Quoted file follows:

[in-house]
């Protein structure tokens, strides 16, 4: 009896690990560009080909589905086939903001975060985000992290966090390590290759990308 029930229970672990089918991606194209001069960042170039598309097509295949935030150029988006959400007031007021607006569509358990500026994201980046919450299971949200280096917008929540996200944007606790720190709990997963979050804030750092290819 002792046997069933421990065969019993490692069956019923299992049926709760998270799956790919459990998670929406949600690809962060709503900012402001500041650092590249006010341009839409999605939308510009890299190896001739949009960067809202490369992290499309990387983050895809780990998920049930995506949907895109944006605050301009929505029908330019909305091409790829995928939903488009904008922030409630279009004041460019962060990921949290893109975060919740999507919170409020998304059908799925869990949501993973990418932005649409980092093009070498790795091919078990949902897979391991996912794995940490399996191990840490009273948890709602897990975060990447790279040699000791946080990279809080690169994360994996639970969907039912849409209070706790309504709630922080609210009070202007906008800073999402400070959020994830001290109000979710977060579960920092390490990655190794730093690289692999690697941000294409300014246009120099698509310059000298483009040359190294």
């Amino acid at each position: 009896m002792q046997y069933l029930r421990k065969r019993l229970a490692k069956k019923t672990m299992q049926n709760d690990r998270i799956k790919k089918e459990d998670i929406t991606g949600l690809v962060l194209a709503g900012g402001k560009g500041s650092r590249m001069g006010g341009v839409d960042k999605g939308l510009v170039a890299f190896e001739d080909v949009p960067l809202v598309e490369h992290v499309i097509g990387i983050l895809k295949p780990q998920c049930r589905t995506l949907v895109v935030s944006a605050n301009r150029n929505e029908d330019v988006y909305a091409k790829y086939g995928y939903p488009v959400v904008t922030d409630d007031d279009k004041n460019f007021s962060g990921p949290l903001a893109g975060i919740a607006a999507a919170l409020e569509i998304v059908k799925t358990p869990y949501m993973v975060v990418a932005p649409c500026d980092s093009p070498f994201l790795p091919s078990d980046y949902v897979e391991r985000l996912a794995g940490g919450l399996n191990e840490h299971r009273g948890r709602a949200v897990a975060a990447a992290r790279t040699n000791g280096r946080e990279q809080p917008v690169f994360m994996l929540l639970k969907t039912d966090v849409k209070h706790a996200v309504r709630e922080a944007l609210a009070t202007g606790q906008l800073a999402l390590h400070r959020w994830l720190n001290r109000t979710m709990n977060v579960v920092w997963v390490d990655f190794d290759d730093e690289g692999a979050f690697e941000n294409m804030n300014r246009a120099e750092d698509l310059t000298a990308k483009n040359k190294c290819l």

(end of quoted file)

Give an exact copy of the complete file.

[in-house]
């Protein structure tokens, strides 16, 4: 009896690990560009080909589905086939903001975060985000992290966090390590290759990308 029930229970672990089918991606194209001069960042170039598309097509295949935030150029988006959400007031007021607006569509358990500026994201980046919450299971949200280096917008929540996200944007606790720190709990997963979050804030750092290819 002792046997069933421990065969019993490692069956019923299992049926709760998270799956790919459990998670929406949600690809962060709503900012402001500041650092590249006010341009839409999605939308510009890299190896001739949009960067809202490369992290499309990387983050895809780990998920049930995506949907895109944006605050301009929505029908330019909305091409790829995928939903488009904008922030409630279009004041460019962060990921949290893109975060919740999507919170409020998304059908799925869990949501993973990418932005649409980092093009070498790795091919078990949902897979391991996912794995940490399996191990840490009273948890709602897990975060990447790279040699000791946080990279809080690169994360994996639970969907039912849409209070706790309504709630922080609210009070202007906008800073999402400070959020994830001290109000979710977060579960920092390490990655190794730093690289692999690697941000294409300014246009120099698509310059000298483009040359190294």
């Amino acid at each position: 009896m002792q046997y069933l029930r421990k065969r019993l229970a490692k069956k019923t672990m299992q049926n709760d690990r998270i799956k790919k089918e459990d998670i929406t991606g949600l690809v962060l194209a709503g900012g402001k560009g500041s650092r590249m001069g006010g341009v839409d960042k999605g939308l510009v170039a890299f190896e001739d080909v949009p960067l809202v598309e490369h992290v499309i097509g990387i983050l895809k295949p780990q998920c049930r589905t995506l949907v895109v935030s944006a605050n301009r150029n929505e029908d330019v988006y909305a091409k790829y086939g995928y939903p488009v959400v904008t922030d409630d007031d279009k004041n460019f007021s962060g990921p949290l903001a893109g975060i919740a607006a999507a919170l409020e569509i998304v059908k799925t358990p869990y949501m993973v975060v990418a932005p649409c500026d980092s093009p070498f994201l790795p091919s078990d980046y949902v897979e391991r985000l996912a794995g940490g919450l399996n191990e840490h299971r009273g948890r709602a949200v897990a975060a990447a992290r790279t040699n000791g280096r946080e990279q809080p917008v690169f994360m994996l929540l639970k969907t039912d966090v849409k209070h706790a996200v309504r709630e922080a944007l609210a009070t202007g606790q906008l800073a999402l390590h400070r959020w994830l720190n001290r109000t979710m709990n977060v579960v920092w997963v390490d990655f190794d290759d730093e690289g692999a979050f690697e941000n294409m804030n300014r246009a120099e750092d698509l310059t000298a990308k483009n040359k190294c290819l």